Despite the future setting, there are references to the New York Yankees and bands/songs such as Pink Floyd, Led Zeppelin, and Procol Harum's "Whiter Shade of Pale."

Drinking, drugs & smoking

Jack and Victoria drink with dinner. A character smokes a cigar.

What parents need to know

Parents need to know that Oblivion is a post-apocalyptic sci-fi thriller that deals with the survival of humanity and a mysterious, violent alien threat. There are drones that kill instantly and turn their victims into ashes; several people die, including a few major characters. The language is pretty tame except for an occasional "s--t" and "damn" -- and one particularly memorable "f--k you." Sexuality includes a few passionate kisses and one seduction scene in which a woman is shown naked from the back. Oblivion is likely to appeal most to families with older teens who are either Tom Cruise fans or partial to futuristic action flicks.

User Reviews

Adult Written bywallyk2334 April 21, 2013

Best Sci-fi movie in years!!!

One of the best movies I've seen in years!! I took my 9 year old son with me and we both loved it. Violence really not an issue. If your kids can handle S... Continue reading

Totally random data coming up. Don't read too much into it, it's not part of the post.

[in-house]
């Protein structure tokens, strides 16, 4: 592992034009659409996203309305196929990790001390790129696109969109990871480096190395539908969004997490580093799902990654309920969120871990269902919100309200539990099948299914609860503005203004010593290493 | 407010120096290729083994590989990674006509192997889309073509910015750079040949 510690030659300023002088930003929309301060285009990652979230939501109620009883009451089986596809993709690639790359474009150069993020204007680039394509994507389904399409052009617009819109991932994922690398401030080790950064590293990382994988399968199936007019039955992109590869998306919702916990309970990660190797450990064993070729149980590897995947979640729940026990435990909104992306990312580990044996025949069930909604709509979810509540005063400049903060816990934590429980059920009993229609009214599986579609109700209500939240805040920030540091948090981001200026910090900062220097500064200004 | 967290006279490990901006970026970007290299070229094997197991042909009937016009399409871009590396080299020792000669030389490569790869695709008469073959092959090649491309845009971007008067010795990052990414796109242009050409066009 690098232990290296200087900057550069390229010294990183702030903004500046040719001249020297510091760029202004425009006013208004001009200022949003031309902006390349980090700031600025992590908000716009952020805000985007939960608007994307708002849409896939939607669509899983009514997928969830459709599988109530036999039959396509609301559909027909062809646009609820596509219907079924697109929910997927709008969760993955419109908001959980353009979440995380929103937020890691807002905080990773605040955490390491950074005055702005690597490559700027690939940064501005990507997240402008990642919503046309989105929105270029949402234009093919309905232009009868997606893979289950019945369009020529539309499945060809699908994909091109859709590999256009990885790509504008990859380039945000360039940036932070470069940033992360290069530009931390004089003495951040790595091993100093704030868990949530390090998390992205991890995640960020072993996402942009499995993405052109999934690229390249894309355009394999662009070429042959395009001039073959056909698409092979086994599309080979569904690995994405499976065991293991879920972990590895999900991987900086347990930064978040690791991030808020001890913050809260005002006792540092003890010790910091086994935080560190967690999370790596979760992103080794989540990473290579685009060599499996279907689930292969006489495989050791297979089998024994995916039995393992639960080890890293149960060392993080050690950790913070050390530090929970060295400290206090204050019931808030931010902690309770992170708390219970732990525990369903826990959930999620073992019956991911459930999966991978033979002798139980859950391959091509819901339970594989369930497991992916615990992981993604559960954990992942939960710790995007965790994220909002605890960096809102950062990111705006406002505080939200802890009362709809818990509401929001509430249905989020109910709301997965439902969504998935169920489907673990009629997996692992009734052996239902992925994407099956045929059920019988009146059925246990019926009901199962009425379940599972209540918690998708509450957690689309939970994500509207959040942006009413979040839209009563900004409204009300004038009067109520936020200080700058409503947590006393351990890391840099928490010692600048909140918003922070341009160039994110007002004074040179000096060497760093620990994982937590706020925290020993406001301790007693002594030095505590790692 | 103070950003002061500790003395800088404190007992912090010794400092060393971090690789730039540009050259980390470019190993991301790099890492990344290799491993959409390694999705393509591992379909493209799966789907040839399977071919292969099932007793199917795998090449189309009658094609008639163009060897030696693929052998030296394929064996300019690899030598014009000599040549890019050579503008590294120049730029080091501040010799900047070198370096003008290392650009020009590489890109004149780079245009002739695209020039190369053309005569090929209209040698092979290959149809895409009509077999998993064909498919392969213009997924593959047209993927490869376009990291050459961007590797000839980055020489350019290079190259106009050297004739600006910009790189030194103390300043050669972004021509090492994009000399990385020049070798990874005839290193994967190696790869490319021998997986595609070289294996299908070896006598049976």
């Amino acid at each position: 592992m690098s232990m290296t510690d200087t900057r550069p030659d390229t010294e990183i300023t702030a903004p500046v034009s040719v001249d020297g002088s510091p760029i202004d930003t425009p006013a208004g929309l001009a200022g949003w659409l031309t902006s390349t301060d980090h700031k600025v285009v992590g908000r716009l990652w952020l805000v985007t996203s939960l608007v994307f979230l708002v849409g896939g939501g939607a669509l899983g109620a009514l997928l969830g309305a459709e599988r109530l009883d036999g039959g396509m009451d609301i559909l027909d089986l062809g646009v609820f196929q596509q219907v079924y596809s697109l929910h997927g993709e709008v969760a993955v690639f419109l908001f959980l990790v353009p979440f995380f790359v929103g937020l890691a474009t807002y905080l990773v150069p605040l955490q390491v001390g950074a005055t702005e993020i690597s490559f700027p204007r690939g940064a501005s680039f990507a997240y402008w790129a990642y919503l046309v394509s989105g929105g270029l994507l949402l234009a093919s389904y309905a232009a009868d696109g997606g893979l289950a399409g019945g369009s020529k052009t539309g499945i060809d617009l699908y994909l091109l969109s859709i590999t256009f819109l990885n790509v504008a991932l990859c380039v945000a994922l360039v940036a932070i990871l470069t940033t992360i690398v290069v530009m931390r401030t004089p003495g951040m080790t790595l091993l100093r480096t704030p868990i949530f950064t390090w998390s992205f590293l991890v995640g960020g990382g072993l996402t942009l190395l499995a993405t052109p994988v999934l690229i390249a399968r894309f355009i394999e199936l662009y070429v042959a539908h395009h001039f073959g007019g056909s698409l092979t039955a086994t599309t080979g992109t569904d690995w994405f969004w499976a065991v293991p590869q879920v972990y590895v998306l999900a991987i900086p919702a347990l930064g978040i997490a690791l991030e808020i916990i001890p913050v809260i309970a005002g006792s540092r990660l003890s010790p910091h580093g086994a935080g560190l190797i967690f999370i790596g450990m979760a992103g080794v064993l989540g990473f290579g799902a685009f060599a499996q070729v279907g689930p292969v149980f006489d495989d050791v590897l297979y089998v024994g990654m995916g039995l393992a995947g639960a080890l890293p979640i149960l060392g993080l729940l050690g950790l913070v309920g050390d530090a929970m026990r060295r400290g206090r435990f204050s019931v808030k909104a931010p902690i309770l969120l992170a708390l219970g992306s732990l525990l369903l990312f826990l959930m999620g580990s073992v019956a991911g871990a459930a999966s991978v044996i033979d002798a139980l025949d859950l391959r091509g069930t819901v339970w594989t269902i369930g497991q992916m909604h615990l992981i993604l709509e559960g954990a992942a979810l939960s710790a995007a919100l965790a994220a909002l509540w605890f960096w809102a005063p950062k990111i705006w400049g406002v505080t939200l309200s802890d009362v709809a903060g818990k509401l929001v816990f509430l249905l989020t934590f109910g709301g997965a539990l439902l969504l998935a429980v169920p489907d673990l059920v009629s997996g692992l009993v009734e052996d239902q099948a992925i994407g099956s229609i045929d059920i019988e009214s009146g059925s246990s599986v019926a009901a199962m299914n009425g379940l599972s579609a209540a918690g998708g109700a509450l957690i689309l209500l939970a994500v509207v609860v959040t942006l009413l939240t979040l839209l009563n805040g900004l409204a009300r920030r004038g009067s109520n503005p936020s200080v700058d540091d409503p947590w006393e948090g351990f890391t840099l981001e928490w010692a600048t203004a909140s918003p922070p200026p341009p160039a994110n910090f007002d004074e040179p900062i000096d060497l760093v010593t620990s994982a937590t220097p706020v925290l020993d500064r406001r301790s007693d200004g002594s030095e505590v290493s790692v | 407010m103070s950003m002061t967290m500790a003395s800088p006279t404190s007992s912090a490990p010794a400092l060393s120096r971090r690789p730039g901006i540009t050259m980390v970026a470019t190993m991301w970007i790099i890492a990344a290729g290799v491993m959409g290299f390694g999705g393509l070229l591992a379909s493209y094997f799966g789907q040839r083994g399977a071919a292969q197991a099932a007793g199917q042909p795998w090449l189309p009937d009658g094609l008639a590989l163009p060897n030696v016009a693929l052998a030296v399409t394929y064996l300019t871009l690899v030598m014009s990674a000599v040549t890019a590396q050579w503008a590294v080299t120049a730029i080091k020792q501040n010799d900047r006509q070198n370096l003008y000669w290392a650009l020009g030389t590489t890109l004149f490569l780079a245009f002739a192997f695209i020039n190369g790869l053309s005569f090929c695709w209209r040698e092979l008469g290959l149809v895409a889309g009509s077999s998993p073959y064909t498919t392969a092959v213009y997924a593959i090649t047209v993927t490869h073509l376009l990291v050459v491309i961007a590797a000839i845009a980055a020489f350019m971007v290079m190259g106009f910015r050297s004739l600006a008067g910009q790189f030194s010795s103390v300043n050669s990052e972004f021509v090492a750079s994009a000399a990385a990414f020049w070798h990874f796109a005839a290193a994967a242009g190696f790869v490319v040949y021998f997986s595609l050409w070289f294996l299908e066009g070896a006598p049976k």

Adult Written bySummer_Days April 23, 2013

Slow-burner combines with popcorn entertainment

This is not just a a visually striking film. A compelling story entwines the sweeping background of devastated Earth, where a drone repairman has to deal with m... Continue reading
Kid, 12 years old April 23, 2013

Oblivi-"eh"-n. Sorry for the bad pun.

It's all right. It tries to be complex, but really, it's just a lot of exposition and plot twists. There aren't really any subliminal messages or... Continue reading
Teen, 14 years old Written byJimmy Brew July 21, 2015

What's the story?